US Probe into Coal Royalties Of Exporter Find No Violations – CLD, ACI, BTU

Boston, MA 02/10/2013 (wallstreetpr) – In a letter to the Congress issued Friday, the US Interior Secretary Ken Salazar declared a probe is underway by the Office of Inspector General at his agency to investigate any potential violation of royalty regulations by mining companies exporting coal to Asia.

Under the royalty rules, companies engaged in mining operations in the US pay royalty fees based on the price of the mine; federal and state treasuries get 50 percent of the total collection, each.

Few analysts believe that the calculation method is unfair as exporters expanding overseas sales through affiliates can reap highly inflated prices in the Asian markets. Such practice could cost taxpayers millions of dollars.

Salazar’s decision to initiate the probe stemmed from a joint call from the US senators, Lisa Murkowski and Ron Wyden last month. No serious violations have surfaced in the federal review and audits as yet, Murkowski’s spokesperson Robert Dillon said on Friday. He based his statement on the Salazar’s letter to the US Congress received by the latter on Thursday. However the fact that there were no traces of “any knowing or willful violations of the royalty law”, does not mean that the agency might not find any “violations” at all, he added.

Coal miners defend the use of affiliates in export operations  saying the high price of fuel in Asian markets comes along coupled with extra shipping costs. As sales through affiliates is a materially different line of business it should be treated separately from mining activities, they assert.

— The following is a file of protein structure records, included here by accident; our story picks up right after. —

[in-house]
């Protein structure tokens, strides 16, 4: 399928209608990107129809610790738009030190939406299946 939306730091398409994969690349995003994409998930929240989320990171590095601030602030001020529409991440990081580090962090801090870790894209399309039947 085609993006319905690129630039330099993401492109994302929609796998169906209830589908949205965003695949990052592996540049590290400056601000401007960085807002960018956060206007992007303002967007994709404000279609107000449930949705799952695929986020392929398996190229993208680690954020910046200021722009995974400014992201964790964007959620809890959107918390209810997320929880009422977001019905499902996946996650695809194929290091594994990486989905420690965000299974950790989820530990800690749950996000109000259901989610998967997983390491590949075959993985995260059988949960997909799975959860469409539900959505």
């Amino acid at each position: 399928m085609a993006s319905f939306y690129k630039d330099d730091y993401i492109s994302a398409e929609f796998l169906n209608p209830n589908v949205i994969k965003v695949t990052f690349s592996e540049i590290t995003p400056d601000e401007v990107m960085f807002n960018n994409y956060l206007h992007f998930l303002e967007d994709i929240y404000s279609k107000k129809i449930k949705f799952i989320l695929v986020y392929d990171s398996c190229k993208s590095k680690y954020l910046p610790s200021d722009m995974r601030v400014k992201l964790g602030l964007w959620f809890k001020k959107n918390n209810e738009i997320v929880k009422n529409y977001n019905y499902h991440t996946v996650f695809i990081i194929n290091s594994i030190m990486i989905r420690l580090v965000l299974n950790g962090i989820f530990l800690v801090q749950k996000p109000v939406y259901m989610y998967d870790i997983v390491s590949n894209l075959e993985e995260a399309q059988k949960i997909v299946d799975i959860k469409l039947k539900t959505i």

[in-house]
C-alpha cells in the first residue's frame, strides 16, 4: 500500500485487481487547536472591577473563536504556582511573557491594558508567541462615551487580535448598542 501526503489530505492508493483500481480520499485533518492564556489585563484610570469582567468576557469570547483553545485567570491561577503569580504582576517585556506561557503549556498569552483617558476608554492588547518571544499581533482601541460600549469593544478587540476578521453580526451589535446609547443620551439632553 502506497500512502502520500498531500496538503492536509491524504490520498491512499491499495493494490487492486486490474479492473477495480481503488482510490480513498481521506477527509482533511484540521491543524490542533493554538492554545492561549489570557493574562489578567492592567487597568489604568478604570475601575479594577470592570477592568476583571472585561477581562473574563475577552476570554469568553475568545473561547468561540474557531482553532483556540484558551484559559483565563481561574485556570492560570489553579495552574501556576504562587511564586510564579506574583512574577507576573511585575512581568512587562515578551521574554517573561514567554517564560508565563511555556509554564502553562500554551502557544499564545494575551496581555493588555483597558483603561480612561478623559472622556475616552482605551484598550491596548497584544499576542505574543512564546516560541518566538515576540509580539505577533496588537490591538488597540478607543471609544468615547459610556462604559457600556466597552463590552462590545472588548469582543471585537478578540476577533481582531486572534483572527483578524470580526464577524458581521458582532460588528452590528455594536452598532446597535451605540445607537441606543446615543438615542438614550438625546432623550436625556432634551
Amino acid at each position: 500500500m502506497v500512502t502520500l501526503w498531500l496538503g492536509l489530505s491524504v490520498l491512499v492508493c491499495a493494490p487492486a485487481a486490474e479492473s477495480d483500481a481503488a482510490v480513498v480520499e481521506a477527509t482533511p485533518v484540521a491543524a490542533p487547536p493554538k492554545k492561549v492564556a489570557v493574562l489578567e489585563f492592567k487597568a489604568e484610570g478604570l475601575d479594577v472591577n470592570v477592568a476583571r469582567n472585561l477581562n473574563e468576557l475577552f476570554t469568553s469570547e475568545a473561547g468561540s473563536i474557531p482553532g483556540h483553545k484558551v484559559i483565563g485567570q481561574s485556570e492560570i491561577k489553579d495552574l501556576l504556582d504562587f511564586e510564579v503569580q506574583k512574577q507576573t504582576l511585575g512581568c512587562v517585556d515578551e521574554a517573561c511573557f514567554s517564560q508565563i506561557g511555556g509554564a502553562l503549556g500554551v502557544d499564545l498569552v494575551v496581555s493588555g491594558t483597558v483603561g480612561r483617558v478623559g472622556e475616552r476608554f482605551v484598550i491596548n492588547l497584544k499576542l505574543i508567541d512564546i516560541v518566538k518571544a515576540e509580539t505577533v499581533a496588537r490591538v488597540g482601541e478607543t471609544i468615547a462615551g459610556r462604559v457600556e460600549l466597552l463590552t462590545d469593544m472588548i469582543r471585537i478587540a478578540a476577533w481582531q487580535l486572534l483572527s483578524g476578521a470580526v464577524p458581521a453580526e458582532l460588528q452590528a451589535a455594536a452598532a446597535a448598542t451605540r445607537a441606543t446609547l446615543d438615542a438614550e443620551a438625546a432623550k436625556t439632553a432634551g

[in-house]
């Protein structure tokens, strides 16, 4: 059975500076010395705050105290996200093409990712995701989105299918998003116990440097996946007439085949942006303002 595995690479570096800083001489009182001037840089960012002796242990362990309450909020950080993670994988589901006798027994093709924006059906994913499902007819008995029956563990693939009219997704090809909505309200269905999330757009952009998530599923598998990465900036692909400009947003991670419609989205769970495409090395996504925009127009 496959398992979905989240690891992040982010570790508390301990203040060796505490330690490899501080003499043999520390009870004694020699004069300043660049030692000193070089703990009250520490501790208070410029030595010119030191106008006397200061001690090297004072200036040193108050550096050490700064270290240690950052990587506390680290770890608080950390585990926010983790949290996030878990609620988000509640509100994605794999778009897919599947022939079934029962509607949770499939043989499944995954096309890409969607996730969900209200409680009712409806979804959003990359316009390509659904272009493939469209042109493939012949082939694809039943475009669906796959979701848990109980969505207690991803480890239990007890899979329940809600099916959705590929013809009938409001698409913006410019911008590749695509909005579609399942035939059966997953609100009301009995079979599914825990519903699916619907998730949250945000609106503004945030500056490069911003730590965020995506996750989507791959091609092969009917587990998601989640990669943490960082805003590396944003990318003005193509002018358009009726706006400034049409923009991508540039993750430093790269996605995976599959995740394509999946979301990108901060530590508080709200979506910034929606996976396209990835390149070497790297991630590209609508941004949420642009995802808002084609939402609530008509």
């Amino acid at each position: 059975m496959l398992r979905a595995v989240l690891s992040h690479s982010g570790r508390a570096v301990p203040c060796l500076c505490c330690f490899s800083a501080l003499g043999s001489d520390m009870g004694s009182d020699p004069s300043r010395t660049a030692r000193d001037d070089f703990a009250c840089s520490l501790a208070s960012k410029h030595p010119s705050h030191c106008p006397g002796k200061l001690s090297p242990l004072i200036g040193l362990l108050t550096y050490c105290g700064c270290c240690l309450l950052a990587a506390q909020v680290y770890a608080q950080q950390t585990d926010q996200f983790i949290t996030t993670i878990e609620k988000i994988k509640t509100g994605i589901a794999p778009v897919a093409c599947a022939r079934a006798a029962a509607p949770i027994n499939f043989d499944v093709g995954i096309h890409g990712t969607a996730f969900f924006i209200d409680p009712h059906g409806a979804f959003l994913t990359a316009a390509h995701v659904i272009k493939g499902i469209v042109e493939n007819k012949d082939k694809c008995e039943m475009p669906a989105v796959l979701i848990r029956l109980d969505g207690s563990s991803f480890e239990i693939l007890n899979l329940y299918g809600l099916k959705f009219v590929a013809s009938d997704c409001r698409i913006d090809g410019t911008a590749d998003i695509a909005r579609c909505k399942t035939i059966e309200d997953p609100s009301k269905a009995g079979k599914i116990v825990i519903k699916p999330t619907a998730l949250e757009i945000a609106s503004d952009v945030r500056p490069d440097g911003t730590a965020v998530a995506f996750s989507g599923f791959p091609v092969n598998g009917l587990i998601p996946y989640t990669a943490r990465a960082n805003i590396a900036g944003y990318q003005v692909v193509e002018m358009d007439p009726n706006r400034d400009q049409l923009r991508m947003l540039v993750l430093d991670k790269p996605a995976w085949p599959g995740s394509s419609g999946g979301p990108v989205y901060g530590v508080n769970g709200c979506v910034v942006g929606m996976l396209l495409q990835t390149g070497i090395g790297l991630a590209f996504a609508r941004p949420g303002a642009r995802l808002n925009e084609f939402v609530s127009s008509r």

Amid a declining domestic market, the US coal exports to Asia boosted the industry during 2012. US miners like Peabody Energy Corp. (NYSE:BTU), Cloud Peak Energy Inc. (NYSE:CLD) and Arch Coal Inc. (NYSE:ACI) shipped about 124 million tons of coal to Asia; an all time high. Cloud Peak Energy Inc. (NYSE:CLD)’s regulatory filings reveal that only 5% of coal extracted from it was exported to Asian countries while royalty on account of such exports accounted for 23% of total royalties paid in Q3 of 2012.

Lee Baerlocher who heads the business tax unit at Montana Department of Revenue, terms the practice as an ” audit red flag”. A special task force consisting of auditors from Wyoming and Montana was promulgated in December 2012 to monitor the business, he revealed. Montana tops as a coal exporting state while Colorado, Wyoming and Utah are also among notable coal exporting states.

A letter from the company’s CEO Colin Marshall, addressed to Salazar stated that transportation logistics is “fundamentally different” from the “business of selling coal at the mine” and the company might get the two businesses listed separately in the forthcoming annual report.

The shares of Cloud Peak Energy Inc. (NYSE:CLD) were up by 0.53% to close at$17.06. The shares of Peabody Energy Corp. (NYSE:BTU) were down by 0.13% to close at $23.73. The shares of Arch Coal Inc. (NYSE:ACI) were down by 0.287% to close at $5.75.

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Published by Chris Brown

About Me: I have a Phd in Economics Gender: Male Interests: Playing games like cricket, volleyball Favorite Music: hip hop, rock, jazz

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